With the truly vast sums of money surrounding the Olympic Games these days it’s no surprise to hear of numerous disputes involving anything and everything from the provision of soap for national teams to …. well, whatever.
Every four years reports of abuse proliferate and the up-coming 2012 Olympic Games, due to run July 27 – August 12 is pretty much running to course. We featured one such the other day. The sportswear giant adidas had its neck caught in the ringer for a litany of alleged abuses in making Team GB’s ‘official’ garments.
There were tales of excess hours, too much (free) overtime, and routine threats of dismissal if any of this got to the eyes and ears of inspectors reporting back to the main franchisee.
Most of these alleged abuses seemed leveled at sub-contractors, sub-sub-contractors and (probably) even sub-sub-sub contractors. At this late stage greater than usual pressure is being exerted from on-high. After all what is a pair of nylon socks, carrying the words ‘Official Team GB’ worth the day after the Games is over. Not a lot.
Most major brand manufacturers know full well the scope and scale of the problem, and have devoted considerable resources to overcome them. Call it ‘corporate responsibility’, or just vanilla-flavoured good business practice, but some issues fester oftentimes due to the fact that by the time you get down to a sub-sub-contractor, located close to nowhere you can find on a map, and host to an alphabety spagete of interlocking family names, quick resolution is not easy. All too easy for the brand to throw money at the problem, which is pocketed, and the heat turned up against a low-paid and largely ignorant workforce.
This is where the stories of harsh working conditions, ‘voluntary’ unpaid overtime, even physical beatings begin their journey.
So, OK, what else is new?
In listing the terms of abuse - not much. But here’s a somewhat unexpected twist. An interesting headline (from the Independent newspaper in the UK of April 16.)
GMB slams talks 'sham' as it calls on big retailers to make 'Olympic premium' payments.
The report went on, “More than one million shop and distribution workers face being ‘bullied’ by big retailers that extend Sunday opening hours during the London Olympics and Paralympics.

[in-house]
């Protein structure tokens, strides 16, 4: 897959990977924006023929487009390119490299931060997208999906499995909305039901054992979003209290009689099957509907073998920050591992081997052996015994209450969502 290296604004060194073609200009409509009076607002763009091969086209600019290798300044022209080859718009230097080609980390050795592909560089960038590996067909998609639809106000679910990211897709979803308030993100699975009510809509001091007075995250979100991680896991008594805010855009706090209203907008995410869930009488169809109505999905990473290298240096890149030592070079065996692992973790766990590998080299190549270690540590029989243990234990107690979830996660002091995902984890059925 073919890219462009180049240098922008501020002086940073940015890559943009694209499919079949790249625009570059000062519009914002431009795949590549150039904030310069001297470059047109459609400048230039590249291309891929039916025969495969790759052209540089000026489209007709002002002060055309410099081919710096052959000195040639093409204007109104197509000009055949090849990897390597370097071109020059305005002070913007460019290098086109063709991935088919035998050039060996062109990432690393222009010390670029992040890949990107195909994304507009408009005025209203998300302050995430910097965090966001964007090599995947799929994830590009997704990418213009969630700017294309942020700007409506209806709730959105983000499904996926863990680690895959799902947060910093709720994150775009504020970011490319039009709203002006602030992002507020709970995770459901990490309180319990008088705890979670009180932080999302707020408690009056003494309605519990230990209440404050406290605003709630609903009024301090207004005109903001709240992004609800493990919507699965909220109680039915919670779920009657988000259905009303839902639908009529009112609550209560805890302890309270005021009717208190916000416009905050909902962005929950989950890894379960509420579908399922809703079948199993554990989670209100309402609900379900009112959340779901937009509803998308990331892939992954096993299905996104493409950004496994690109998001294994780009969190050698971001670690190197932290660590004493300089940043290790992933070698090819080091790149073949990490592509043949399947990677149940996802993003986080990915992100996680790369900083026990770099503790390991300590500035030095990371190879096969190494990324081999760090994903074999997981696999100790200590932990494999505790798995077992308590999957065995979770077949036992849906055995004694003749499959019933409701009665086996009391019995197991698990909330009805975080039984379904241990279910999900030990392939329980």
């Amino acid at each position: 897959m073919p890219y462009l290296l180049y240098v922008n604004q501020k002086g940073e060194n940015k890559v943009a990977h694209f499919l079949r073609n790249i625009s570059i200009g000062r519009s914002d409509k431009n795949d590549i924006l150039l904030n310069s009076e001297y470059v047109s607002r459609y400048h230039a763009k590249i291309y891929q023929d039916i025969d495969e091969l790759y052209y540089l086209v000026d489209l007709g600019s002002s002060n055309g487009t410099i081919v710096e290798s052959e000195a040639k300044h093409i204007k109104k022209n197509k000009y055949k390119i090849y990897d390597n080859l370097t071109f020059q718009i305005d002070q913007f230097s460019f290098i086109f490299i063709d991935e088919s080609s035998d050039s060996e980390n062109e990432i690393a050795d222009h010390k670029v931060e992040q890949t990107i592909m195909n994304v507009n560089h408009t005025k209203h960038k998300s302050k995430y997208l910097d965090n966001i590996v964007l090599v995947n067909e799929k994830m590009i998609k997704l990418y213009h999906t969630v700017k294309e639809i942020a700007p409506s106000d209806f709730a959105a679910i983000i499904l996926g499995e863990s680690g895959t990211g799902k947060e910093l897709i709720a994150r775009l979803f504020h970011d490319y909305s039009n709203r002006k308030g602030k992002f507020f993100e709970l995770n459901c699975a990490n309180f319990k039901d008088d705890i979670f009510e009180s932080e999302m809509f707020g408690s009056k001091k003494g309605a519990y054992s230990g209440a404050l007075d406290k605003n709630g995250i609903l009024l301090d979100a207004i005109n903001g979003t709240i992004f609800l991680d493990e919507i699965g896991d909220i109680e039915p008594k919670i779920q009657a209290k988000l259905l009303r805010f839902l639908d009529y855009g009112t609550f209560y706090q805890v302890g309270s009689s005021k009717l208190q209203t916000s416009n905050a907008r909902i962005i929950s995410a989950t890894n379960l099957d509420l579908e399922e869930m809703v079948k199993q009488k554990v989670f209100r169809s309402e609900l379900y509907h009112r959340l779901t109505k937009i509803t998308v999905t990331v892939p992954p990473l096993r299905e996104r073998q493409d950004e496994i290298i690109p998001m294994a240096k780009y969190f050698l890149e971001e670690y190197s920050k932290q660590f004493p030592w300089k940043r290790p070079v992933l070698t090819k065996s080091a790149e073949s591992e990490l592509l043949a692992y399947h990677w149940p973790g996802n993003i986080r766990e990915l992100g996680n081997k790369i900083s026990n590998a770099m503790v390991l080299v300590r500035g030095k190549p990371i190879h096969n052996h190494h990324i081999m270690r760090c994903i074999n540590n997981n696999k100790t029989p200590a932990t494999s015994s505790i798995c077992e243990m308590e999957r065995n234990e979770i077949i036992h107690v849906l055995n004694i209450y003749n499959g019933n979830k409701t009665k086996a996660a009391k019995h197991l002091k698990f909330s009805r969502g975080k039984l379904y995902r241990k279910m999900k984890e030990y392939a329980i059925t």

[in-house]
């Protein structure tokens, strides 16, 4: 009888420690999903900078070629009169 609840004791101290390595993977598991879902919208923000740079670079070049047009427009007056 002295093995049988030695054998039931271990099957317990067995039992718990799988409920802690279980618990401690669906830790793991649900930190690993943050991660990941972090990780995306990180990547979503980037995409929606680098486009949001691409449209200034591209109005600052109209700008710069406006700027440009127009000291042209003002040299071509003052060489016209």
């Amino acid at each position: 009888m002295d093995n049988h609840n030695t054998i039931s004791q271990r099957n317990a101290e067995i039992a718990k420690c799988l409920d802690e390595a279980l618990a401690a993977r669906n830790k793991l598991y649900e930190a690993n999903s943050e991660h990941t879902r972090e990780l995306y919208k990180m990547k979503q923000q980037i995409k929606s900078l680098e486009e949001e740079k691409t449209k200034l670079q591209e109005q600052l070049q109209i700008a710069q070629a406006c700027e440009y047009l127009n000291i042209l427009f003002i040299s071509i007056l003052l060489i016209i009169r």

GMB is the UK’s largest labour union: the workers (their members) who it appears are about to get shafted are British. Yet this will do nothing to ‘protect’ them against unscrupulous business interests, as far as the GMB is concerned anyway.
The government has invited the GMB to talks over pay and working hours during the games. However, the union has called it "a sham consultation" that is taking place after the government had already decided to suspend Sunday trading laws for eight weeks this summer.
The GMB wants "Olympic premium" pay for those required to work longer, particularly in London. The union wants workers there compensated for the extra time it will take to get to and from their employer.
There are also claims that staff will be pressured into working longer shifts. The GMB is calling for a system that will ensure that anyone working additional hours during the Olympics will have done so on a voluntary basis.
Gary Smith, GMB National Secretary for retail, said: “We're concerned that they will be bullied into working and where's the fairness? Retailers will be making so much money and workers should share in that.”
There is anger that some industries have been compensated for the Olympic disruption while others, including lorry drivers and warehouse operatives, might get nothing. Tube (London Underground) drivers, for example, could earn up to £6,000 (USD 9,500) extra during the Games.
So, those getting screwed by the Olympic colossus are not necessarily the illiterate and unskilled who cannot reasonably expect to turn their meager skills to a higher earning level for the duration.
Looks like everyone gets screwed. The only variable is by how much.